AEG's Leiweke lays out NFL in L.A. plan

LOS ANGELES -- Los Angeles has been waiting for an NFL team for the past 15 years. Tim Leiweke, President and CEO of AEG, doesn't want to wait much longer. He is hoping to reach an agreement with the City of Los Angeles and the NFL for a team to move into a new $1 billion stadium in Downtown Los Angeles in the next three months.

"I am very focused on this," Leiweke said during a luncheon for Central City Association of Los Angeles. "I spend most of every waking hour on the NFL. I'm going to tell you this; we're going to give this our best shot in the next two to three months."

Los Angeles real estate developer Ed Roski has been trying to lure an NFL team back to Los Angeles for the past decade and currently has a competing proposal for a stadium in The City of Industry. Artist renderings of the proposed $800 million, 75,000-seat stadium, which has been fully entitled, have been around for over two years.

Leiweke announced AEG is currently in the process of an architectural review for a retractable roof stadium and expects to cut the current list of 12 submitted designs to two by next week before choosing an architect in January. Leiweke, however, promised he wouldn't be showing off models and drawings of the proposed stadium for the next couple of years while the city and league continue to drag their feet.

"I applaud [Roski] for his ten years worth of this vision but we're not going to hang around for 10 years," Leiweke said. "We're going to try to get this done in the next three months. If we can get an agreement with the city and if we can get an agreement with the NFL and if we can identify a team, we'll take risks on the vote of the [NFL] owners a year from now or two years from now on whether that team can move here. That's a risk we'll take. But if we can get the first three -- an agreement with the city, an agreement with the league and at least an understanding of the team we're going to do this."

Leiweke's vision is to build the stadium where the current West Hall of the Los Angeles Convention Center is and have it sit between the Staples Center and a renovated Cherry Street parking garage with Pico Boulevard and 11th Street completing its boundaries. A new $350 million convention wing attached to the modern convention center would be completed before the West Hall was torn down.

"A 65,000-seat stadium fits quite nicely on that site," Leiweke said.

Leiweke said he is currently negotiating the deal with the city and is optimistic it will get done and expects to begin the entitlement process for the stadium in January.

"We have to come to an agreement with the city and we are negotiating with the city," Leiweke said. "It's not a difficult negotiation."

What has proven to be a difficult negotiation in the past has been getting the NFL onboard with getting a team back to Los Angeles. Leiweke said this won't be a problem with AEG head and billionaire investor Philip Anschutz behind the project.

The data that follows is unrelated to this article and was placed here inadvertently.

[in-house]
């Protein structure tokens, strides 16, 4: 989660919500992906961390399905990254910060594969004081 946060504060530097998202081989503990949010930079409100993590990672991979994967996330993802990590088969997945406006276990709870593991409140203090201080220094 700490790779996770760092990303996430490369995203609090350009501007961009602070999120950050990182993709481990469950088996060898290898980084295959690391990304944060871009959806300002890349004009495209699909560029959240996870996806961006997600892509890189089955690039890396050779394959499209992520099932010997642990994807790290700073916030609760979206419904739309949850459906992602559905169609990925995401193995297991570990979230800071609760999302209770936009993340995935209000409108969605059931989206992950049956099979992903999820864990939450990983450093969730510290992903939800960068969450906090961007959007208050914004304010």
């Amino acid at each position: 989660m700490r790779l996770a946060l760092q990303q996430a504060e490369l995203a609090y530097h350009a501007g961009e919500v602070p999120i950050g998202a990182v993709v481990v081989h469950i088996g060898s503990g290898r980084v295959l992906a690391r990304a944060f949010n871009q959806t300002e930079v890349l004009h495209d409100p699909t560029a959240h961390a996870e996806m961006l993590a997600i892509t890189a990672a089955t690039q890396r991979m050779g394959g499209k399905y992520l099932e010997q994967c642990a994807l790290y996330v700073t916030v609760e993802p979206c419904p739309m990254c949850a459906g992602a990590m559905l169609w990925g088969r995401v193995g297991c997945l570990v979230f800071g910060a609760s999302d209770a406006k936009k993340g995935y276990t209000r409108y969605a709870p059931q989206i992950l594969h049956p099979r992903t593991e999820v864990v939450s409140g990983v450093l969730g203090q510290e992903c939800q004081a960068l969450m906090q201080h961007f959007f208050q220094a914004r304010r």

"We are partners with most of the NFL owners," Leiweke said, citing AEG's involvement with Major League soccer and various sports and entertainment events in venues owned by NFL owners. "[New England Patriots owner] Bob Kraft and Mr. Anschutz saved soccer in this country. Trust me when I tell you [Kansas City Chiefs owner] Clark Hunt, the Kraft family and Mr. Anschutz have a great deal in common with the way they operate business. They would love to have Mr. Anschutz in the league. They're helping us carry this vision out. We're close to [Dallas Cowboys owner] Jerry Jones and he has adopted our vision and get's it and he's very involved. We deal with most of the NFL owners."

Leiweke would like the stadium completed in time for the 2015 NFL season and ready to host the 50th Super Bowl, after the first Super Bowl was hosted down Figueroa Street at the Los Angeles Memorial Coliseum. Leiweke understands no NFL team will move to Los Angeles until their current labor dispute is resolved. It will be at least a year before the league could approve a transfer but Leiweke simply wants to have a framework in place to get started on the project.

Leiweke said AEG doesn't need to own an NFL team to start construction on the downtown stadium and shot down reports Anschutz had purchased a percentage of the San Diego Chargers. AEG, however, certainly isn't averse to an ownership role in whatever team moves to Los Angeles with Magic Johnson and entertainment executive Casey Wasserman partnering with AEG to serve as the prominent local owners the NFL would like to have in Los Angeles.

AEG has other interests in mind by building a new multi-purpose stadium, which would not only serve as the home of an NFL team but also Super Bowls, Final Fours and conventions. After spending $1 billion on a 54-story JW Marriott and Ritz Carlton hybrid tower, which encompasses hotel rooms, residences, convention space and restaurants, AEG would like to see Los Angeles become one of top event and convention destinations in the country. If they can get an NFL team while they fill up all the rooms and restaurants they've built at LA Live, well, that's great too.

"I'm a huge fan of [NFL commissioner] Roger Goodell but we believe in the event, convention and tourism business even more," Leiweke said.

Leiweke, however, knows the stadium cannot get done without the NFL and believes he can accomplish in three months what countless others have failed to do since the Rams and Raiders left town in 1994.

"I believe what we need out of the NFL we can get out of the NFL," Leiweke said. "I do not think they will be an issue because they understand the risk of putting up a billion dollars to privatize a stadium here. They want to help and they want to get it done. They want to come back to LA. We'll get a deal done with the NFL."

Arash Markazi is a columnist and writer for ESPNLosAngeles.com. Follow him on Twitter.